June retail sales rose 0.6 percent last month, above expectations for a 0.1 percent rise. Ex-autos, gasoline, building materials and food services, retail sales rose 0.5 percent in June, Reuters reported. The consumer price index rose 0.2 percent in ...and more »
U.S. stock indexes futures traded higher Friday after better-than-expected retail sales.
June retail sales rose 0.6 percent last month, above expectations for a 0.1 percent rise. Ex-autos, gasoline, building materials and food services, retail sales rose 0.5 percent in June, Reuters reported.
The consumer price index rose 0.2 percent in June, after a similar gain in May, for a year-over-year rise of 1.0 percent, Reuters reported.
Industrial production increased a more-than-expected 0.6 percent in June for the strongest gain in nearly a year, after an upwardly revised 0.3 percent decline in May, the news wire said.
Treasury yields edged off session lows to trade higher, with the 2-year yield near 0.70 percent and the 10-year yield around 1.58 percent as of 9:16 a.m. ET.
The U.S. dollar index traded slightly higher, with the euro near $1.110 and the yen near 105.9 yen versus the greenback.
Oil traded about 1 percent higher above $46 a barrel.
European shares traded lower following a terror attack in France that killed at least 84 people. Late on Thursday, a man driving a truck mowed down crowds of people in Nice watching a fireworks display to celebrate Bastille Day. French President Francois Hollande says the attack was of a "terrorist nature" and has extended France's "state of emergency" for three months.
The U.S. State Department has confirmed two U.S. citizens were killed in the attack.
The benchmark French CAC 40 index traded down 0.7 percent on Friday morning, slightly underperforming the pan-European STOXX 600, which fell by 0.5 percent.
"Of course, everything today in Europe will be of secondary importance to last night's terror incident in Nice. And the related economic concerns are of lesser relevance to the human costs," Emily Nicol, economist at Daiwa Capital Markets, said in a note on Friday.
"Indeed, with the French economy having proved to be relatively resilient to the previous Bataclan incident, the economic consequences need not be marked, although demand in the French services sector, not least the tourism sector â€” the world's biggest â€” might be adversely affected over the near term," she added.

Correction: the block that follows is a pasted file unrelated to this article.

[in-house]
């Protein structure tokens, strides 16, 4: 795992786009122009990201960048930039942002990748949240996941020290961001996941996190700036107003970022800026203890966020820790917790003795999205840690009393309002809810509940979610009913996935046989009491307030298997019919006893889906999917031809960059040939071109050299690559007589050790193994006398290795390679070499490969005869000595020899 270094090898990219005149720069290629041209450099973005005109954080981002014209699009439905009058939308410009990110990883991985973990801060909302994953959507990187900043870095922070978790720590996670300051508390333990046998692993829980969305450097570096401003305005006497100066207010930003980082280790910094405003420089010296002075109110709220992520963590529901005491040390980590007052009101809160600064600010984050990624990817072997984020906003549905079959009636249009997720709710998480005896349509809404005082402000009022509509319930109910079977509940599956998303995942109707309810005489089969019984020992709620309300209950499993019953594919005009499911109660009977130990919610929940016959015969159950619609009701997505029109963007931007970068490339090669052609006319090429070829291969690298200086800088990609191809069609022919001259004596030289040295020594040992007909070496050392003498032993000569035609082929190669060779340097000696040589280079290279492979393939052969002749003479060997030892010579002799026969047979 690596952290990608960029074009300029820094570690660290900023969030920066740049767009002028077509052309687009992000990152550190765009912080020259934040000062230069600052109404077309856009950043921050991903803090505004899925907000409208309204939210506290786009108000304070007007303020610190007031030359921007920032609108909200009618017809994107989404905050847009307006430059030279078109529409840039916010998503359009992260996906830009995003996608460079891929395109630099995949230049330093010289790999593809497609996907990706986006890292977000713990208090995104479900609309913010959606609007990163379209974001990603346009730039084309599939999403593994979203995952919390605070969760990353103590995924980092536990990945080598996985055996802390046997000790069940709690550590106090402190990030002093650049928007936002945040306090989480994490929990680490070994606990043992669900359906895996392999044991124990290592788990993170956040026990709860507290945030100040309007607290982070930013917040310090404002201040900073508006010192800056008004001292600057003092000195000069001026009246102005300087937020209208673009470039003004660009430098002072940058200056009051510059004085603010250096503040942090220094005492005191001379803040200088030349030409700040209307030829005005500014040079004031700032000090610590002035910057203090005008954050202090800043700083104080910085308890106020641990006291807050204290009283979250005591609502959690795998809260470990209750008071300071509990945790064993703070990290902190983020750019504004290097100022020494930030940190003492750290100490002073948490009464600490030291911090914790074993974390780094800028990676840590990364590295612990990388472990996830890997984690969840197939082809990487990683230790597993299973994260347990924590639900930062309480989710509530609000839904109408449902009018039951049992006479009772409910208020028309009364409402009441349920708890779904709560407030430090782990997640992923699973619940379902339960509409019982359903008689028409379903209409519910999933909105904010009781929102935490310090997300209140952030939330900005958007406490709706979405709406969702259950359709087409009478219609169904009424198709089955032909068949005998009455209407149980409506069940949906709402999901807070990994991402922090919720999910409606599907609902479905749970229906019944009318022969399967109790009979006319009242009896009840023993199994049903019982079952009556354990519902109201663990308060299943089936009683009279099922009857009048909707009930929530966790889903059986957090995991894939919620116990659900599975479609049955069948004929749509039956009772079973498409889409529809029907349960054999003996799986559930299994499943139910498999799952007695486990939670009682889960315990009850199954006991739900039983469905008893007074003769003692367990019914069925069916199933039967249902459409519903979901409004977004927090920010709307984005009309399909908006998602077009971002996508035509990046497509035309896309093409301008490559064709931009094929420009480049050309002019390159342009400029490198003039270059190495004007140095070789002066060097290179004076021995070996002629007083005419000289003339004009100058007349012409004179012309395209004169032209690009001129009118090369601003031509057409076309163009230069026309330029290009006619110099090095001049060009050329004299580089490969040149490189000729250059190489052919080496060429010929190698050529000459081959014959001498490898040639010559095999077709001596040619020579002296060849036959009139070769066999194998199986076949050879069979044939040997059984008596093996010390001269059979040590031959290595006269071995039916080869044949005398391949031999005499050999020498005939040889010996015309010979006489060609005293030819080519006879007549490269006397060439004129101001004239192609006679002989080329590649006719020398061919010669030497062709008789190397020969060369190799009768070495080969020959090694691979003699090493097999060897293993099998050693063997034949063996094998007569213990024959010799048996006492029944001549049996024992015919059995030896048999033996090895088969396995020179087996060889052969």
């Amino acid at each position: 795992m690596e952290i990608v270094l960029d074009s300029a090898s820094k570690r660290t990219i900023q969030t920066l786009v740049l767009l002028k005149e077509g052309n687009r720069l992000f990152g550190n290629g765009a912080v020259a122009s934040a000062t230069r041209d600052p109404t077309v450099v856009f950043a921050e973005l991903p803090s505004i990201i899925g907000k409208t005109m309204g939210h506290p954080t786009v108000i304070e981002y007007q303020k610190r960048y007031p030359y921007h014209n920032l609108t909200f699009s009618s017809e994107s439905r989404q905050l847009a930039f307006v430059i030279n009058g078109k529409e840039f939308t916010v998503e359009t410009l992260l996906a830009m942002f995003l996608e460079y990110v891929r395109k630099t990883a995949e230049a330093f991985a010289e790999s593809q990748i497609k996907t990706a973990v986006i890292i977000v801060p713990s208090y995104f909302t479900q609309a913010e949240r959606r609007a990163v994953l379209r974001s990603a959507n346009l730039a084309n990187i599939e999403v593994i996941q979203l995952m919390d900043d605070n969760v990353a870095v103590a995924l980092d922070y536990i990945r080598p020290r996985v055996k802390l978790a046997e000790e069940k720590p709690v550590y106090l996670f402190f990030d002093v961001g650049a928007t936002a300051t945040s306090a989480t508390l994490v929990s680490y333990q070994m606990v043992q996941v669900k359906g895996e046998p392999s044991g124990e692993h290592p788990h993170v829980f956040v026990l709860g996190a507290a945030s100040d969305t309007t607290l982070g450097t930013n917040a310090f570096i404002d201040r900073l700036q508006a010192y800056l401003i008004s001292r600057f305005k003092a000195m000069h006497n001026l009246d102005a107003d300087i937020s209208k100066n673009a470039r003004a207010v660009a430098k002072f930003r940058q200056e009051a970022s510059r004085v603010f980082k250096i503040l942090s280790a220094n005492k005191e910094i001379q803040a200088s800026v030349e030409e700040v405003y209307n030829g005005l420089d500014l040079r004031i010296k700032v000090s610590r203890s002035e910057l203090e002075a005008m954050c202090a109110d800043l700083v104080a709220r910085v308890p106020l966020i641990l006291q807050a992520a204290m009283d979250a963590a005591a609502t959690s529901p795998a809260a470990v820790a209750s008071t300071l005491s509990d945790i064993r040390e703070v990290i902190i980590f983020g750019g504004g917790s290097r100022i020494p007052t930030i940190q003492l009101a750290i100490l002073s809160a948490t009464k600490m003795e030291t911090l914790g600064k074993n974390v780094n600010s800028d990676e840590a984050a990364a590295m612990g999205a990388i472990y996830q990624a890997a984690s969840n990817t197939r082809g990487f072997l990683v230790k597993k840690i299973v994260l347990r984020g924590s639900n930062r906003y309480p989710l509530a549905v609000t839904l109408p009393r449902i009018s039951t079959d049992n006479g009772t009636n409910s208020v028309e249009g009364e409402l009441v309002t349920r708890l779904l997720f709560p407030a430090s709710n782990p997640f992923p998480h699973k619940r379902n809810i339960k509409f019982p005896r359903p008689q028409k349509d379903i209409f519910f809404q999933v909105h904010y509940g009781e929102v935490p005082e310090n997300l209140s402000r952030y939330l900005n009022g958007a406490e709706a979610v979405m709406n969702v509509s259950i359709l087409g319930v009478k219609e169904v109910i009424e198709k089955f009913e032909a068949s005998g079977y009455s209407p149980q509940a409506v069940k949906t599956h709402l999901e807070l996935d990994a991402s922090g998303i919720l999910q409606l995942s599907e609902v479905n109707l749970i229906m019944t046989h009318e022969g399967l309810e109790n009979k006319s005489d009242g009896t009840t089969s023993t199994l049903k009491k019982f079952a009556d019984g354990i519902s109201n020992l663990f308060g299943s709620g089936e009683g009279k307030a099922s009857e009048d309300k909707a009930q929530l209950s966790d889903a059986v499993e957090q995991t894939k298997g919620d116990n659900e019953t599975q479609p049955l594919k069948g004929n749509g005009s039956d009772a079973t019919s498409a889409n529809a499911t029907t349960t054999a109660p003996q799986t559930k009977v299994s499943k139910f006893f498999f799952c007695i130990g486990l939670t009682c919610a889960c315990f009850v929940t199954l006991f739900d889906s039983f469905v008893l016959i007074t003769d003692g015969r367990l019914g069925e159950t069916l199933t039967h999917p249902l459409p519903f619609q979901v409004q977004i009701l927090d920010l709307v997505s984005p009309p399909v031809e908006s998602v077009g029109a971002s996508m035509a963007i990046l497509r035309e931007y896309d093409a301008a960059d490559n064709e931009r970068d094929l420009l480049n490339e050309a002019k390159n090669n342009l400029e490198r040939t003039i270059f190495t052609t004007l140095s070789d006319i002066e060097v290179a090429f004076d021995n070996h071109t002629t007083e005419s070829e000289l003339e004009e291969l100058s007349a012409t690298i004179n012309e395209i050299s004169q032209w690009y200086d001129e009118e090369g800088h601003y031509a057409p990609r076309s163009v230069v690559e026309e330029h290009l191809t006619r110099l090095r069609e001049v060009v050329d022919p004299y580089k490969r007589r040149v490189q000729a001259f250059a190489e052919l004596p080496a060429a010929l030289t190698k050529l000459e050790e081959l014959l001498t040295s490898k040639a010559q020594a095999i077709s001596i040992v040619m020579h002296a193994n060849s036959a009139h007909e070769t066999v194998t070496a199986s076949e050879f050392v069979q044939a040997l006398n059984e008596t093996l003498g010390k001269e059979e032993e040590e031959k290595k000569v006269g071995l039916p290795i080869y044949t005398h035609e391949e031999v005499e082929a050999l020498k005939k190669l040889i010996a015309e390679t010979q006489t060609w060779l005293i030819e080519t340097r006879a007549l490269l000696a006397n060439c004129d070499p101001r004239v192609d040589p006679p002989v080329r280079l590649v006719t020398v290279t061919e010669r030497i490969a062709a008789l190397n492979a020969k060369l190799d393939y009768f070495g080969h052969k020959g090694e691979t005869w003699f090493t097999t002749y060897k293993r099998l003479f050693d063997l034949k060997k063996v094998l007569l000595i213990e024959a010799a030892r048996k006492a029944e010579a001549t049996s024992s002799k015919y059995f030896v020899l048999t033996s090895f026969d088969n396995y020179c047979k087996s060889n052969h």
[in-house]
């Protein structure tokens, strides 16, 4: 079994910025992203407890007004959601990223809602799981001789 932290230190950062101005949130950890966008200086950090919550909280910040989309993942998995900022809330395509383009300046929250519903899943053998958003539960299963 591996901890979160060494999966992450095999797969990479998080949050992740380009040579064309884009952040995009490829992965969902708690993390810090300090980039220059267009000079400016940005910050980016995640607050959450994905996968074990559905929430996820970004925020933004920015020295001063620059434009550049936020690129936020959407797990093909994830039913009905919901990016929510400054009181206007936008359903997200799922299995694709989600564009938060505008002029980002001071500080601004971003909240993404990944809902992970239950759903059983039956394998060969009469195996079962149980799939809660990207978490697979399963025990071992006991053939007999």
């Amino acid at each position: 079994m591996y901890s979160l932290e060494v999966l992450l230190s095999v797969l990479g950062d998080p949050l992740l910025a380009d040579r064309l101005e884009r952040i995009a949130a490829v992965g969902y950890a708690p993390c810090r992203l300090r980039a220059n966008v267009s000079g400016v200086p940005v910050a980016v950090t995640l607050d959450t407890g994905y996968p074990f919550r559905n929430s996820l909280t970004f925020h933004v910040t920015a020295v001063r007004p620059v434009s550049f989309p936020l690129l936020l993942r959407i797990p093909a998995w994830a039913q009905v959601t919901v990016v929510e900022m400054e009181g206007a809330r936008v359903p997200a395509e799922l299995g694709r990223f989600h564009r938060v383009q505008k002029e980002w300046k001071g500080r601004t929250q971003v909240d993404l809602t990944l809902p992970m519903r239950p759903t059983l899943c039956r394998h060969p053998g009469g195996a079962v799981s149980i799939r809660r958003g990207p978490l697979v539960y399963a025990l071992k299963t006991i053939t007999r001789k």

Overnight, China posted second-quarter gross domestic product (GDP) growth of 6.7 percent on the year, beating estimates for 6.6 percent by economists polled by Reuters and matching growth in the first quarter. China's benchmark Shanghai Composite index responded somewhat mutedly and closed flat on the day, posting a weekly gain of around 2.2 percent.
Citigroup, Wells Fargo earnings
In the U.S., earnings season was in full swing, with Citigroup, US Bancorp and Wells Fargo were among those scheduled to post second-quarter results on Friday. On Thursday, JPMorgan Chase reported earnings that easily beat expectations, while BlackRock's were in line with forecasts.
Citi reported earnings that beat on both the top and bottom line and shares were higher in pre-market trade.
Wells Fargo reported earnings in-line with estimates on revenue a touch below expectations. Shares were slightly lower in pre-market trade.
Stocks ended Thursday with new highs in both the S&P 500 and the Dow Jones industrial average. The Dow was up 0.7 percent at 18,506 and the S&P closed at 2,163, up a half percent. If the S&P 500 closes at a new high on Friday, it will be the first full week of new highs for the index since March 1998, according to Standard & Poor's.
Other data due for release Friday include the University of Michigan consumer sentiment survey for July and May business inventories data.
In corporate news, German chemical and drug company, Bayer, had bumped its bid offer to $125 per share for Monsanto. The seed giant is also looking at purchasing BASF's agro-chemicals unit, according to media reports.
London-listed shares of BP traded 0.9 percent lower on Friday after the company agreed to a new $5.2 billion charge relating to the 2010 Gulf of Mexico spill. This brings the total cost of the incident for the company to around $61.6 billion.
â€”With contribution from CNBC's Patti Domm, Arjun Kharpal, Fred Imbert and Kate Rooney.
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